Summary: The critic will search for someone to listen to his criticism. Then that person adds their criticism. They egg each other on, & soon there will be a whole circle of critics - because critics love other critics. (Powerpoints available - #318)


(This is the fourth of a Leadership series featuring Nehemiah. Some ideas & illustrations in these messages were based on or benefited greatly from, to varying extents, the book “Hand Me Another Brick” by Charles Swindoll.)

(The Powerpoints used with this sermon are available free. Just email me at and request PP #318.)

The theme of the book of Nehemiah is "Leadership." And almost everyone who dares to assume the mantle of leadership soon finds himself facing darts of criticism.

But it isn't just "leaders" who are criticized. I am sure that every one of us, at one time or another, has been the target of criticism. Sometimes the criticism is deserved. At other times we are convinced that the criticism is absolutely wrong or unfair.

Now the important question this morning is, "How do we respond to criticism?" Especially, "How do we handle criticism that is destructive, & not constructive?"

When we left Nehemiah at the close of the 2nd chapter last week, the darts of criticism were flying thick & fast. Nehemiah was organizing the people to rebuild the wall around Jerusalem. God had called him to that task, & now the work was ready to begin.

By the way, I’m skipping over the 3rd chapter. It is simply a listing of a lot of names along with the tasks they were assigned to accomplish. I’m not sure that I can pronounce all those names correctly, anyway. So, on to chapter 4, vs. 1.


“When Sanballat heard that we were rebuilding the wall, he became angry & was greatly incensed. He ridiculed the Jews…”

A. That is an amazing reaction. Sanballat should have been pleased about the

rebuilding of the wall. After all, there is nothing attractive about a pile of rubble. You would think that Sanballat would say, "Nehemiah, I’m really glad you’ve come here to rebuild the wall & remove this eyesore.”

But Sanballat didn't react that way at all. As the construction started, Sanballat became very angry & mocked the Jews.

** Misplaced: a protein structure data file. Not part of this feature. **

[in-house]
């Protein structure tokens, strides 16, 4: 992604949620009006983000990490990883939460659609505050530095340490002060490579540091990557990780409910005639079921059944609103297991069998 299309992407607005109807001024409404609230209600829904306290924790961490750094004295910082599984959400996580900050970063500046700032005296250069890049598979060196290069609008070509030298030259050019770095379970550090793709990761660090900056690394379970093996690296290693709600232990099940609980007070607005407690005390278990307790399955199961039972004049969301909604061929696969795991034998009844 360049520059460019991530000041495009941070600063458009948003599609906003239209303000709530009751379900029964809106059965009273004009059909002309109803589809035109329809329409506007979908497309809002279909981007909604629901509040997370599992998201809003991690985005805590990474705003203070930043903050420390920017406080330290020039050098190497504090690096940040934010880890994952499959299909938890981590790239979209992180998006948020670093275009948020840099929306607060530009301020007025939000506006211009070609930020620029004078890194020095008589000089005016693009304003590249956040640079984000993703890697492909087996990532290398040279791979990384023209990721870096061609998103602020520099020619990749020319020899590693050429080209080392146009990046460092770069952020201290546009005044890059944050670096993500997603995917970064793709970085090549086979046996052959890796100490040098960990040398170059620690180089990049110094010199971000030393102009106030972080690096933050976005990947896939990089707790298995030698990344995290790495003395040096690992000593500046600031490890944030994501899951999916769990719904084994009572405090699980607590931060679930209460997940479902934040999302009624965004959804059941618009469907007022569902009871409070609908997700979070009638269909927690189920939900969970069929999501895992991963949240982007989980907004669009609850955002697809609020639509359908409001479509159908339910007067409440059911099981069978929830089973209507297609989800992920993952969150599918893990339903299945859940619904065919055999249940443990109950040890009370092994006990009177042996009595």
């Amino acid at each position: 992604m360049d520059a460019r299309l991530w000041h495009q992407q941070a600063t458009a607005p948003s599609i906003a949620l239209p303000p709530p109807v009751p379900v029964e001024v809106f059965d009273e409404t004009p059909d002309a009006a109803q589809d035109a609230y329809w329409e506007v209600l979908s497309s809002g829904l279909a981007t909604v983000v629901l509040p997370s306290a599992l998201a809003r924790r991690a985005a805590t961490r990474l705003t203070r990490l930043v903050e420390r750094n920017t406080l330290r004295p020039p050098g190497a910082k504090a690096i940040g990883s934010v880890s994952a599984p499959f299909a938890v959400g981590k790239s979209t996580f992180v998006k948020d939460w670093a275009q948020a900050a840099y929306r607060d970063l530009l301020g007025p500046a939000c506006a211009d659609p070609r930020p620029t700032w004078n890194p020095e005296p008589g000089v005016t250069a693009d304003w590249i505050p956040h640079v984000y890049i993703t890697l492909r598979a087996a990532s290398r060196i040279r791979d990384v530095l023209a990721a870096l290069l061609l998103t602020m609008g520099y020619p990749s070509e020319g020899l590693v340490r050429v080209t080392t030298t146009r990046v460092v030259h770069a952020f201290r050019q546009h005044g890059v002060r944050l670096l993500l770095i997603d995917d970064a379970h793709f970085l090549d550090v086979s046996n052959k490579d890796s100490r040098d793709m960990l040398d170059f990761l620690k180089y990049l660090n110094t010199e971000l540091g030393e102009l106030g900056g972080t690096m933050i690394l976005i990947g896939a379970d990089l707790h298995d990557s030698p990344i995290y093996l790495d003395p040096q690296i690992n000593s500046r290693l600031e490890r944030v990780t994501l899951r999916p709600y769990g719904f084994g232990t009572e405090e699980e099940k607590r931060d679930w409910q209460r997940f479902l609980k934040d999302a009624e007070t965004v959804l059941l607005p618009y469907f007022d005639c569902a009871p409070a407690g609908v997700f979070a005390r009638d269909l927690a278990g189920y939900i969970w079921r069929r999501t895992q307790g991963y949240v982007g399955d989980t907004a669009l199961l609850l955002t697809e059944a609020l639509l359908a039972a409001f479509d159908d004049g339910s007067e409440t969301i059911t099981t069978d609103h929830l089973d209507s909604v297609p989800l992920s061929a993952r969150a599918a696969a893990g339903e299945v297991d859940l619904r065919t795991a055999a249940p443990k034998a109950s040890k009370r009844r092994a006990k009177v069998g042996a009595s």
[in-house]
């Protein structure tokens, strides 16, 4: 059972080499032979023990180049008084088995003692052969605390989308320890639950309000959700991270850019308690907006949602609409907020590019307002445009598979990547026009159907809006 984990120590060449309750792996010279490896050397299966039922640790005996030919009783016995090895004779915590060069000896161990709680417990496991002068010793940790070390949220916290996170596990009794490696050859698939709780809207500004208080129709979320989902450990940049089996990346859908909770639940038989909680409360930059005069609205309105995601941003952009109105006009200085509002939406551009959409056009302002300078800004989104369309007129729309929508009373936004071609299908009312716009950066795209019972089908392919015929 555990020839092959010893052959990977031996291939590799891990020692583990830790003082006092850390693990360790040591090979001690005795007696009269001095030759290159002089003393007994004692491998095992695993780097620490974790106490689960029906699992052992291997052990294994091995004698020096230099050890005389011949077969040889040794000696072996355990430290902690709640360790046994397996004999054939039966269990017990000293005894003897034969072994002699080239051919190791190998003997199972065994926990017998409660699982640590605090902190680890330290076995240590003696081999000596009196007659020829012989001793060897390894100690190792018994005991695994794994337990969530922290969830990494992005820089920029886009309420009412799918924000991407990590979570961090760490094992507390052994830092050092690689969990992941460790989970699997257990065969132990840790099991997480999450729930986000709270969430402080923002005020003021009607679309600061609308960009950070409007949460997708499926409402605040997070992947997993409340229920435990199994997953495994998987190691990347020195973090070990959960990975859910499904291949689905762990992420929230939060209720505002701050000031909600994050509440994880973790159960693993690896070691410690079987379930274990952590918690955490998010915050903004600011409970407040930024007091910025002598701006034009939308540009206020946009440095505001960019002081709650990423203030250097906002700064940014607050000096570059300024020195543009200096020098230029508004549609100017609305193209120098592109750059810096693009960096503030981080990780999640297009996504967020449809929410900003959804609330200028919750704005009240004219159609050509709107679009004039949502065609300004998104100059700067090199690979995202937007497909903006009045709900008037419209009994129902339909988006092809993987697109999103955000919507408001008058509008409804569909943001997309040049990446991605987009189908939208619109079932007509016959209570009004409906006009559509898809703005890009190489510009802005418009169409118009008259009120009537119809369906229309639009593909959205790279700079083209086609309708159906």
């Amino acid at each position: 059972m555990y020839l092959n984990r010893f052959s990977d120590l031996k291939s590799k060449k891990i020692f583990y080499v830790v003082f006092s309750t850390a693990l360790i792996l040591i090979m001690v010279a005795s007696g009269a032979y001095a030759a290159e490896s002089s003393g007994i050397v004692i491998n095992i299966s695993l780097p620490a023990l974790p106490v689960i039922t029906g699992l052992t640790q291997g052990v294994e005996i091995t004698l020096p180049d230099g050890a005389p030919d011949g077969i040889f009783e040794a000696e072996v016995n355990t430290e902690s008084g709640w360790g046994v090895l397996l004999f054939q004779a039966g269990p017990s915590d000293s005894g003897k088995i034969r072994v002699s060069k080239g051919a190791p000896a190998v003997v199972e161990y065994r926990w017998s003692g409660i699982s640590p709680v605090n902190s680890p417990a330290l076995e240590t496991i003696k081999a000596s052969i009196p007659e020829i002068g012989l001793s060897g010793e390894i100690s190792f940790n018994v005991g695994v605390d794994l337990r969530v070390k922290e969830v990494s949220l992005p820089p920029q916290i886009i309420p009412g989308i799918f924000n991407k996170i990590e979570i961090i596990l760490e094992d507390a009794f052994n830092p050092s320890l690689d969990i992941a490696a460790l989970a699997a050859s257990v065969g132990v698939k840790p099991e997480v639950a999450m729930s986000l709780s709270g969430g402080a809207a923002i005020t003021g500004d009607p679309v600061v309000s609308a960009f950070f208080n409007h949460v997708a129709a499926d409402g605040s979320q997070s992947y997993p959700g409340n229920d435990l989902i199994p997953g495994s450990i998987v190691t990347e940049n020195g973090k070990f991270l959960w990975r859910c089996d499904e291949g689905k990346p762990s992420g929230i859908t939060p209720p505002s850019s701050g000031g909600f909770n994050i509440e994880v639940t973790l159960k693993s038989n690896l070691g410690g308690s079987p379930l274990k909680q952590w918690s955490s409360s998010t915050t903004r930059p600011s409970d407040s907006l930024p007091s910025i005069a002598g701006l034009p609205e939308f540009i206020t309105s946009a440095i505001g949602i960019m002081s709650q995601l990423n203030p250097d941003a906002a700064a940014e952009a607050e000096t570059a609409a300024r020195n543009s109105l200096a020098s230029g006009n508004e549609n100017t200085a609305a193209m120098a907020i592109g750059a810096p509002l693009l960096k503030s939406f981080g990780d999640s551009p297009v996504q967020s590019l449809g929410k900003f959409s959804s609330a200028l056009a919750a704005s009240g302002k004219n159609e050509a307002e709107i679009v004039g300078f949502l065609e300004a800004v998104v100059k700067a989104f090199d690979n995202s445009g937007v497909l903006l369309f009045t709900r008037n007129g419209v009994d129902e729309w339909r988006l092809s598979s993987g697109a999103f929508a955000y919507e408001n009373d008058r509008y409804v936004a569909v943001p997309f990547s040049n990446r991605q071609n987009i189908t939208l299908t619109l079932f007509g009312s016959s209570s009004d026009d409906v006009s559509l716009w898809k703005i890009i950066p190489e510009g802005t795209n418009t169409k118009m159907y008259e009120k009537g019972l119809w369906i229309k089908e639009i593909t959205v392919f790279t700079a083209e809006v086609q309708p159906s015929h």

B. Why? Why was Sanballat so opposed to Nehemiah rebuilding the wall? I believe it was because he felt threatened by the changes that were going on. As long as the Jews were weak as long as Jerusalem was in ruins - as long as the wall was down - Sanballat felt secure. No one would be strong enough to defy his wishes & his plans.

But once the Jews were united - once the wall was rebuilt - once Jerusalem was strong & secure again - then Sanballat would lose his power over them. So the wall starting back up again was a threatening situation to Sanballat - & he couldn't deal with that threat.

So Sanballat became angry. "I don't want the wall up! I want it to stay the way it is!" There is something secure about the status quo, isn't there? Someone once said that "status quo" is Latin for "the mess we are in." That might be a pretty good definition.

In any organization, those who are most critical of change are those who are the most inflexible. They like the status quo because everything stays the same. And that is exactly what Sanballat wanted!

C. A poet wrote "Of all the words of tongue or pen - the saddest are these, ‘It might have been.'" But may I suggest that in the church among the saddest words that you’ll ever hear are these, "We have always done it this way."

Have you ever heard anybody say that? Have you ever said it? Now, please don't misunderstand me. I’m not talking about changing anything that is taught clearly in God's Word. I believe with all my heart that Jesus is the same yesterday, today, & forever - & that His Word & His will for the church has not changed.

But I am suggesting that God expects His church to grow. He expects His church to be winning people to Christ & helping them grow as Christians. The church must be reaching out & seeking to attract people to Jesus.

A congregation full of Sanballats will never transform the world. A congregation full of Sanballats will die - & sometimes they don't even know why it is happening.

Folks, we must never let that happen here. If it means doing some things differently than we have ever done them before - then do it! Don't ever be one who follows in the footsteps of Sanballat & his crowd.


A. Sanballat & his crowd yes, that is right, for Sanballat did the same thing that all critics do. Once he became angry & started criticizing he went out looking for reinforcements.

Vs. 2 says that Sanballat, “. . .in the presence of his associates & the army of Samaria . . .said, ‘What are those feeble Jews doing? Will they restore their wall? Will they offer sacrifices? Will they finish in a day? Can they bring the stones back to life from those heaps of rubble – burned as they are?’”

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